Why inaction is a crucial part of successful investing

When you think about investing, it’s probably the actions you take that come to mind. That could be researching a fund or actively investing in a company by purchasing shares. However, the steps you don’t take are just as important for your portfolio to be successful.

That may sound strange, but not acting on impulses or short-term market movement is a crucial part of investing. And it can be more difficult than you think.

Reacting to market movements could harm your long-term returns

Investing should be logical. Yet, emotions and bias play a huge role in how investors feel and act towards their portfolios.

Think about when you read a headline that states the economy is on track for recession, or markets are plummeting. It’s natural to worry about what that means for your investments, and it can lead you to feel that you need to respond in some way by making changes to your portfolio.

Yet, long-term trends show that creating an investment portfolio that suits your long-term goals and then sticking with it often makes sense for the average investor. So, recognising when not to act is essential when you’re investing for long-term growth.

Research from Schroders demonstrates how emotional investing could harm outcomes.

If you invested £1,000 in the FTSE 250 at the start of 1986 for 35 years, you’d have received returns of 11.4% a year on average.

However, if you responded to news or other information and disinvested, returns could be lower. Investors that missed out on just the 10 best days of the FTSE 250 during that period would have annual returns of 9.5%. Miss out on the best 30 days over the 35 years and returns fall to 7%.

During those 35 years, there were periods of volatility. Investors that held their nerve and didn’t act may have benefited in the long run.

That’s why when it comes to investing, deciding not to act can be a positive action in itself.

4 useful ways you can curb impulsive actions when investing

1. Take your time when making a decision

One of the simplest ways to prevent action that could harm your long-term wealth is to take your time.

Sensationalist headlines can make it seem like you need to be quick to get the most out of investments. However, making snap decisions is more likely to lead to outcomes that aren’t right for you because you haven’t had time to think through the consequences.

Don’t feel pressured to make speedy decisions when it comes to investing – give yourself the time to weigh up the pros and cons.

2. Focus on the long-term results

Everyone would love to choose an investment that delivers an immediate return, but you need to take a long-term approach to investing.

Historically, markets have delivered real terms growth over long time frames. So, next time you read about markets falling or experiencing volatility, remember to focus on the bigger picture. The value of your investments could fall in the short term, yet history suggests if you hold tight, markets bounce back.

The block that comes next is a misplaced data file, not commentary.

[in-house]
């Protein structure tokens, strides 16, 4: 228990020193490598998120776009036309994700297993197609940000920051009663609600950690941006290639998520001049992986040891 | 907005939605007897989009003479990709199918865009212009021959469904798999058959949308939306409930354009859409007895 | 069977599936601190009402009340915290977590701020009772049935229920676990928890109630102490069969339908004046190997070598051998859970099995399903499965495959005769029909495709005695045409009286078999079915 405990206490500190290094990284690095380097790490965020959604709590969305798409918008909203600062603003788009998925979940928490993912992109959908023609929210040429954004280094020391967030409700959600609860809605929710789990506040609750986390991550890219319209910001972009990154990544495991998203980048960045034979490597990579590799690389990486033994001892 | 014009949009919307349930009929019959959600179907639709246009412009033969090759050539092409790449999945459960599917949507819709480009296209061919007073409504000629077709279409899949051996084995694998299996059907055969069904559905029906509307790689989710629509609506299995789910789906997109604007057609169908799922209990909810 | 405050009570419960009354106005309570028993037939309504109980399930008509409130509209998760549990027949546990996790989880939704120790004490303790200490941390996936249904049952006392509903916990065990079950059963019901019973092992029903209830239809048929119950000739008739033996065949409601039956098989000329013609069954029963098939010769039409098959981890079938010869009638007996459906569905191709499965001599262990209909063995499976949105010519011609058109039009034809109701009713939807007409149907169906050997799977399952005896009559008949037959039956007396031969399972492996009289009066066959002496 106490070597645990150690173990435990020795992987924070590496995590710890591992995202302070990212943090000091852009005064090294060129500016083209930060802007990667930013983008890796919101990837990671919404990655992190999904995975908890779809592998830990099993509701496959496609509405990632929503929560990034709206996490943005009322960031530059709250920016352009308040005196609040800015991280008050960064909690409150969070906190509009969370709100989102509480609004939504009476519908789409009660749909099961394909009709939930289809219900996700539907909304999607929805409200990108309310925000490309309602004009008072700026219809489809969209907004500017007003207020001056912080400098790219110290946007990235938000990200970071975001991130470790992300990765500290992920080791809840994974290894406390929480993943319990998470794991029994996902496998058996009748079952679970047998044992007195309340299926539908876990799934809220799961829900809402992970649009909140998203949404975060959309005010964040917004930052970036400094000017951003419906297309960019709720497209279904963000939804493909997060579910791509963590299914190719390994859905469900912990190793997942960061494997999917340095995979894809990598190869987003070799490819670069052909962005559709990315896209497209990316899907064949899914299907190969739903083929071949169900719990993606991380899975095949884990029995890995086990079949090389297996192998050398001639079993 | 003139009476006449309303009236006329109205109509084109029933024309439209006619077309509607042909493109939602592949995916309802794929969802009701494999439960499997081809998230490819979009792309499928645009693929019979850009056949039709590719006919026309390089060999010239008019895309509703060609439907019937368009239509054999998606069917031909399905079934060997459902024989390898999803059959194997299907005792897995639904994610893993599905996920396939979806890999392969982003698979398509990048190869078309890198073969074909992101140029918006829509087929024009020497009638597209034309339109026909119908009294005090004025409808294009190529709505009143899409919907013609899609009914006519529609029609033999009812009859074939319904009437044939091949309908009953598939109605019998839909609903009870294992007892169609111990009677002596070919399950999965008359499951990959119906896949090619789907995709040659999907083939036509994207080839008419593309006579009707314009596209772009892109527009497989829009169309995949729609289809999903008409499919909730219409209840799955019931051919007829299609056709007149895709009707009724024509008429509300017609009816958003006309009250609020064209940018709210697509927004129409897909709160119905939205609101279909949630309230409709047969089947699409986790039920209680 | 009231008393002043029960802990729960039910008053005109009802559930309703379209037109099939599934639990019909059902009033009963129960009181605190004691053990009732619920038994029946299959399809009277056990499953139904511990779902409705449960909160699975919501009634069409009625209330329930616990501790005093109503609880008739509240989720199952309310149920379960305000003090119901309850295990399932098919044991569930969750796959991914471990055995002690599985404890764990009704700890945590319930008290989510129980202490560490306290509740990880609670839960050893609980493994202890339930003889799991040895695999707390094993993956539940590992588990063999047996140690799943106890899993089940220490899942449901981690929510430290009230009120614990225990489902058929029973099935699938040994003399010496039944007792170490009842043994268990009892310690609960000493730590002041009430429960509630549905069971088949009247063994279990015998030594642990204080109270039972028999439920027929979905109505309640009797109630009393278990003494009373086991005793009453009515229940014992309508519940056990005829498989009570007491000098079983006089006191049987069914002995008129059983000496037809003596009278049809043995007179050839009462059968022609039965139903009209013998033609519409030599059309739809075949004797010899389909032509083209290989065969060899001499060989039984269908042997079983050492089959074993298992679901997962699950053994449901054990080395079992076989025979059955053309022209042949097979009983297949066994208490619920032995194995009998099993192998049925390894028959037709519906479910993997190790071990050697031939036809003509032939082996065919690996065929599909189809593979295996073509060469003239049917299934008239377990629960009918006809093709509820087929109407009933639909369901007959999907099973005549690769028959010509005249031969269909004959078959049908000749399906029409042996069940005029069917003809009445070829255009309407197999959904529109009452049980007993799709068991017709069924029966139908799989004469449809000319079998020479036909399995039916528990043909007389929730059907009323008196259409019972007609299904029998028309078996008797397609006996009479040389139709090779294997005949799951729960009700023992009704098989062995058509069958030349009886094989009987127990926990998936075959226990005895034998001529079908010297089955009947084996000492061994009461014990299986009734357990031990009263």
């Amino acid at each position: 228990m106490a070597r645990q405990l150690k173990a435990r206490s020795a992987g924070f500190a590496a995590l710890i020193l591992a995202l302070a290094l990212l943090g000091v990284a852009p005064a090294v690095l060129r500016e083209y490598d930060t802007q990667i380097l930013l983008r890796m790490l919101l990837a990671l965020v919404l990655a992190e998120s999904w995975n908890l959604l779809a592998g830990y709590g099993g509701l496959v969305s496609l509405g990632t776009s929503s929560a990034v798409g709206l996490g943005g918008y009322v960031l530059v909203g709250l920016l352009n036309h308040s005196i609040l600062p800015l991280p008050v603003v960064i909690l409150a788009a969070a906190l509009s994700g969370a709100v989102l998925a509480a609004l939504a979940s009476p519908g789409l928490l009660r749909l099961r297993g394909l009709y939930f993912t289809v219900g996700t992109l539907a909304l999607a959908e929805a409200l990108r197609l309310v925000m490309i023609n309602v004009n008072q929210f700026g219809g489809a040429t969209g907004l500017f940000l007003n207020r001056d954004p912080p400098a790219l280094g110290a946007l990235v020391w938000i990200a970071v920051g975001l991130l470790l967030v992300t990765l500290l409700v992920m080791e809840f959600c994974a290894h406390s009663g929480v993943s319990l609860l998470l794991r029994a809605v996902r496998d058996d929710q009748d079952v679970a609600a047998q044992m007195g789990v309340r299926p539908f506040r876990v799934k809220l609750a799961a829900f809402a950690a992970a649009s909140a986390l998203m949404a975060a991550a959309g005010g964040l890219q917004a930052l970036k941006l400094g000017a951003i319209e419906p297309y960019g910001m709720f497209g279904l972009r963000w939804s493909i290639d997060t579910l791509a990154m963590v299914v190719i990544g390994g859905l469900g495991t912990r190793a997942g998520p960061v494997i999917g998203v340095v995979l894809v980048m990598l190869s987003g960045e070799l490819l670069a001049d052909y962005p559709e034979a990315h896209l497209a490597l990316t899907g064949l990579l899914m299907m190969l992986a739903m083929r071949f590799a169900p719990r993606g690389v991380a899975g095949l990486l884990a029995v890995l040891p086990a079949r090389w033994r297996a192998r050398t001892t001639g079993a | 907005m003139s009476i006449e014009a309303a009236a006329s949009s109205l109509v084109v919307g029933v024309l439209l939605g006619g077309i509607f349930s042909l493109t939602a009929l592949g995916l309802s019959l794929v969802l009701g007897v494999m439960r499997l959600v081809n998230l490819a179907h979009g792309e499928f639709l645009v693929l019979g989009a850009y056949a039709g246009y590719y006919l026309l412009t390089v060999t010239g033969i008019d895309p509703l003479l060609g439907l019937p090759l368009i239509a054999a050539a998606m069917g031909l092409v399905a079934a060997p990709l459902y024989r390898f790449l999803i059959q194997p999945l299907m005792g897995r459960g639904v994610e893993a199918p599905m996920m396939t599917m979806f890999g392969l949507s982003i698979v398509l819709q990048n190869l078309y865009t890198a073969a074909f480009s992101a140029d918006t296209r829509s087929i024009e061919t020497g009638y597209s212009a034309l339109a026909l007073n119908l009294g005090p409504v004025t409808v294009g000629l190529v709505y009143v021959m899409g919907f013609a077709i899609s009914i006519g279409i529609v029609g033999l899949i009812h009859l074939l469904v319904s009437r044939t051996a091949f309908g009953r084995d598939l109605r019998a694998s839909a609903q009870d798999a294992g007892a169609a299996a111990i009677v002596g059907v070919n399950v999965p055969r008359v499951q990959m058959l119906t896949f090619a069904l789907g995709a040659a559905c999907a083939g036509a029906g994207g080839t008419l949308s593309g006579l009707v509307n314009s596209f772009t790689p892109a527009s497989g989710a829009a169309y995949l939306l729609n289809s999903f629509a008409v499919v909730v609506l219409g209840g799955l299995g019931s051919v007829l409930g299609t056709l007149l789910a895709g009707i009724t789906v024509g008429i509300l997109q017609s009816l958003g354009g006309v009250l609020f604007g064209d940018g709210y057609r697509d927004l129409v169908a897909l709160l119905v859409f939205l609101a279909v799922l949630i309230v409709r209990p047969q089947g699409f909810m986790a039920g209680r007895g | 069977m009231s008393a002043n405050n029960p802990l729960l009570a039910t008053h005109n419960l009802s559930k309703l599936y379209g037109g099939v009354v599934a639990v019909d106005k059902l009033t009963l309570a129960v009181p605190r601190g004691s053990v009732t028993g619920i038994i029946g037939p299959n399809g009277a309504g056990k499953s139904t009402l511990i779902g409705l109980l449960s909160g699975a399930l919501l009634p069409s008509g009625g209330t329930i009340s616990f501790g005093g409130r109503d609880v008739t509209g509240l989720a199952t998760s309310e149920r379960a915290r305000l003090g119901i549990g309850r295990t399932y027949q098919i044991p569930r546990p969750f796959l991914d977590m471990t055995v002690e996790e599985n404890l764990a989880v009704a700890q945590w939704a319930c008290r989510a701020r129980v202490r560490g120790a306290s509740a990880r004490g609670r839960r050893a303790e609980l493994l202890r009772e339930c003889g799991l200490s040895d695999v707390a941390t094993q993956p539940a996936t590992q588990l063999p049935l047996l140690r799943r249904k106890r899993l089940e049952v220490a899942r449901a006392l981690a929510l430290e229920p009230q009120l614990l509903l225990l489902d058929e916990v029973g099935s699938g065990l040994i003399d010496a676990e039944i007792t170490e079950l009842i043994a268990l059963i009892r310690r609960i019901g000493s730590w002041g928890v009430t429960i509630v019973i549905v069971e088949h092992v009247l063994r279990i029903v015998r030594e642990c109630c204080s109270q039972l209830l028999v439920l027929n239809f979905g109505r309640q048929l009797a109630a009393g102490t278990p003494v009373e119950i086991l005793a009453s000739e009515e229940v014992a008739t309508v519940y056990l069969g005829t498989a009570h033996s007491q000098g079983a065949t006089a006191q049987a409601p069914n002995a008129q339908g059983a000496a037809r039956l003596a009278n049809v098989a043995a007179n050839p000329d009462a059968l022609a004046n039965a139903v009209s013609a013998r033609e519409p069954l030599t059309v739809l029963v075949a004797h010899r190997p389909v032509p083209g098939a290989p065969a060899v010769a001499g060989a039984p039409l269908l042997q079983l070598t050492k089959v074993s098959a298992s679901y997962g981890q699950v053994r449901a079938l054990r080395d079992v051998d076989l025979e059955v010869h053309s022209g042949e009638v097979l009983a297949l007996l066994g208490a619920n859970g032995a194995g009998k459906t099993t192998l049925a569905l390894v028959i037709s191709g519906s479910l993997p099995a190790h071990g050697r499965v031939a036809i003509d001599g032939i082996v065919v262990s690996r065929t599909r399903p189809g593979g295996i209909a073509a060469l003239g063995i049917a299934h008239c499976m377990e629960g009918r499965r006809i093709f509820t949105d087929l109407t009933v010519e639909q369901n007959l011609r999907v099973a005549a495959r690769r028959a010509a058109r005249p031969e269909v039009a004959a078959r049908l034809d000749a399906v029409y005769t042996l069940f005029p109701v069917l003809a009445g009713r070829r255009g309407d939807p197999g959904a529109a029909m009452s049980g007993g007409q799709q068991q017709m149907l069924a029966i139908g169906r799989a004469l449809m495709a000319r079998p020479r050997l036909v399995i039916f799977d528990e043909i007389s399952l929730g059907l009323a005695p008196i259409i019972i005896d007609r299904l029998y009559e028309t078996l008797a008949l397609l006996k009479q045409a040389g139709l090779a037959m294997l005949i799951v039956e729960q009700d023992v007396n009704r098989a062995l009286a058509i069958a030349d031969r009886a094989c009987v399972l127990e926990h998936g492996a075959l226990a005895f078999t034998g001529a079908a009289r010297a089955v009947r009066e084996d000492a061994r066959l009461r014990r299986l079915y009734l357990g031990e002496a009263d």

Of course, investment returns cannot be guaranteed and it’s important that your portfolio reflects your risk profile.

3. Try to ignore the noise

One of the reasons investors make impulsive decisions is that there’s often a lot of noise about what you should be doing. Whether you read the newspaper that informs you of an impending market crash or speak to a colleague about an investment opportunity you “must” get involved in, it can be difficult not to act. Try to tune out this noise.

Having confidence in your long-term investment strategy can make it easier. If you know your portfolio reflects your aspirations and circumstances, dismissing calls to action is less challenging.

4. Speak to us

As financial planners, we can help you manage your investment and wider financial plan.

We’ll take the time to understand what you want to achieve, so your investment portfolio and strategy are built with this in mind. The peace of mind that comes from working with a professional could mean you feel more comfortable taking an inactive approach to investing for the long term.

If you’re worried you should be doing something, we’re also here to answer questions and offer guidance. Simply having someone that has your best interest in mind to talk to could prevent hasty decisions that you may regret later.

Please contact us to arrange a meeting.

Please note:

This blog is for general information only and does not constitute advice. The information is aimed at retail clients only.

The value of your investment can go down as well as up and you may not get back the full amount you invested. Past performance is not a reliable indicator of future performance.

The Financial Conduct Authority does not regulate tax planning and estate planning.